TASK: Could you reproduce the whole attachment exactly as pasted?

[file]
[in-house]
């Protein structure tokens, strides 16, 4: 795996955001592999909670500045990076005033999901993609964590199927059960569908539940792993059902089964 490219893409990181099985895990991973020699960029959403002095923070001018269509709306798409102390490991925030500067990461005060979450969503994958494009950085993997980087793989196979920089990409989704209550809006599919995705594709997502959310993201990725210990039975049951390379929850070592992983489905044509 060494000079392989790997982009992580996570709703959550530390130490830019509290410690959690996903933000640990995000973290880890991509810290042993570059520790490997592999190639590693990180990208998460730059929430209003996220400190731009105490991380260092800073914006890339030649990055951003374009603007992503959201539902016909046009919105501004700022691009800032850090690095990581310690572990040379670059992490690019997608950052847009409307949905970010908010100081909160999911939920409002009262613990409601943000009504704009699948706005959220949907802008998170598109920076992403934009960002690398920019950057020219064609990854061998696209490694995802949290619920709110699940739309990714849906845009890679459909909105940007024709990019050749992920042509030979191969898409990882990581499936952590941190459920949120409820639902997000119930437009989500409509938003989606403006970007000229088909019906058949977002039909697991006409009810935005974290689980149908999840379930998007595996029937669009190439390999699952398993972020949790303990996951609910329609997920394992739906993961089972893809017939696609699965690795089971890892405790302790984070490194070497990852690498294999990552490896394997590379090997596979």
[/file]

[in-house]
């Protein structure tokens, strides 16, 4: 795996955001592999909670500045990076005033999901993609964590199927059960569908539940792993059902089964 490219893409990181099985895990991973020699960029959403002095923070001018269509709306798409102390490991925030500067990461005060979450969503994958494009950085993997980087793989196979920089990409989704209550809006599919995705594709997502959310993201990725210990039975049951390379929850070592992983489905044509 060494000079392989790997982009992580996570709703959550530390130490830019509290410690959690996903933000640990995000973290880890991509810290042993570059520790490997592999190639590693990180990208998460730059929430209003996220400190731009105490991380260092800073914006890339030649990055951003374009603007992503959201539902016909046009919105501004700022691009800032850090690095990581310690572990040379670059992490690019997608950052847009409307949905970010908010100081909160999911939920409002009262613990409601943000009504704009699948706005959220949907802008998170598109920076992403934009960002690398920019950057020219064609990854061998696209490694995802949290619920709110699940739309990714849906845009890679459909909105940007024709990019050749992920042509030979191969898409990882990581499936952590941190459920949120409820639902997000119930437009989500409509938003989606403006970007000229088909019906058949977002039909697991006409009810935005974290689980149908999840379930998007595996029937669009190439390999699952398993972020949790303990996951609910329609997920394992739906993961089972893809017939696609699965690795089971890892405790302790984070490194070497990852690498294999990552490896394997590379090997596979």